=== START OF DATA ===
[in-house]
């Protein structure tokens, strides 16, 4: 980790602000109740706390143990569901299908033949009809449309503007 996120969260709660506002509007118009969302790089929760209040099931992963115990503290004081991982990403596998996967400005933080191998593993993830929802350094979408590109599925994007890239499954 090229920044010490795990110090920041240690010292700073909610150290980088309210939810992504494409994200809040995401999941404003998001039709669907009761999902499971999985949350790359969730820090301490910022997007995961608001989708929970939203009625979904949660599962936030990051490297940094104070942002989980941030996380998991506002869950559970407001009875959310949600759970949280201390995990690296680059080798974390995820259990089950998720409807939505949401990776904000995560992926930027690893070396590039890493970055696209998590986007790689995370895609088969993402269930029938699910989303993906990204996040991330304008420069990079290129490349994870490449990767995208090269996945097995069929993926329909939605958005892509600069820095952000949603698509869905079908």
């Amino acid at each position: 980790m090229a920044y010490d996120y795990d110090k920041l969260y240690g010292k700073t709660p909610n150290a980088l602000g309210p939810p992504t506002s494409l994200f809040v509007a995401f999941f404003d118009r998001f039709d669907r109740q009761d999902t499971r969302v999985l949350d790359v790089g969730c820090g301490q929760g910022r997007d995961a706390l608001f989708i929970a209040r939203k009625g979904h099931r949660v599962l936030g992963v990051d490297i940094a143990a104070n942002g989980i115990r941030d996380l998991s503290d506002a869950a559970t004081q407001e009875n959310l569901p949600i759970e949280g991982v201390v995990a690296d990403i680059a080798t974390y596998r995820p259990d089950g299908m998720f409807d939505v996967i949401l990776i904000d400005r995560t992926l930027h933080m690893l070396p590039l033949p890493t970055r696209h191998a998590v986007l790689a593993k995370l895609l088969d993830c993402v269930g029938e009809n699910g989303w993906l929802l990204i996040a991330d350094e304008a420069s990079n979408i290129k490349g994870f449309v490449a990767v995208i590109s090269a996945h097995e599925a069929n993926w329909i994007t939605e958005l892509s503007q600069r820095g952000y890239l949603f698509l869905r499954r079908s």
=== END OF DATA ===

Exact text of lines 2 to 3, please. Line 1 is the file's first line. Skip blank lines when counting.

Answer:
């Protein structure tokens, strides 16, 4: 980790602000109740706390143990569901299908033949009809449309503007 996120969260709660506002509007118009969302790089929760209040099931992963115990503290004081991982990403596998996967400005933080191998593993993830929802350094979408590109599925994007890239499954 090229920044010490795990110090920041240690010292700073909610150290980088309210939810992504494409994200809040995401999941404003998001039709669907009761999902499971999985949350790359969730820090301490910022997007995961608001989708929970939203009625979904949660599962936030990051490297940094104070942002989980941030996380998991506002869950559970407001009875959310949600759970949280201390995990690296680059080798974390995820259990089950998720409807939505949401990776904000995560992926930027690893070396590039890493970055696209998590986007790689995370895609088969993402269930029938699910989303993906990204996040991330304008420069990079290129490349994870490449990767995208090269996945097995069929993926329909939605958005892509600069820095952000949603698509869905079908």
């Amino acid at each position: 980790m090229a920044y010490d996120y795990d110090k920041l969260y240690g010292k700073t709660p909610n150290a980088l602000g309210p939810p992504t506002s494409l994200f809040v509007a995401f999941f404003d118009r998001f039709d669907r109740q009761d999902t499971r969302v999985l949350d790359v790089g969730c820090g301490q929760g910022r997007d995961a706390l608001f989708i929970a209040r939203k009625g979904h099931r949660v599962l936030g992963v990051d490297i940094a143990a104070n942002g989980i115990r941030d996380l998991s503290d506002a869950a559970t004081q407001e009875n959310l569901p949600i759970e949280g991982v201390v995990a690296d990403i680059a080798t974390y596998r995820p259990d089950g299908m998720f409807d939505v996967i949401l990776i904000d400005r995560t992926l930027h933080m690893l070396p590039l033949p890493t970055r696209h191998a998590v986007l790689a593993k995370l895609l088969d993830c993402v269930g029938e009809n699910g989303w993906l929802l990204i996040a991330d350094e304008a420069s990079n979408i290129k490349g994870f449309v490449a990767v995208i590109s090269a996945h097995e599925a069929n993926w329909i994007t939605e958005l892509s503007q600069r820095g952000y890239l949603f698509l869905r499954r079908s």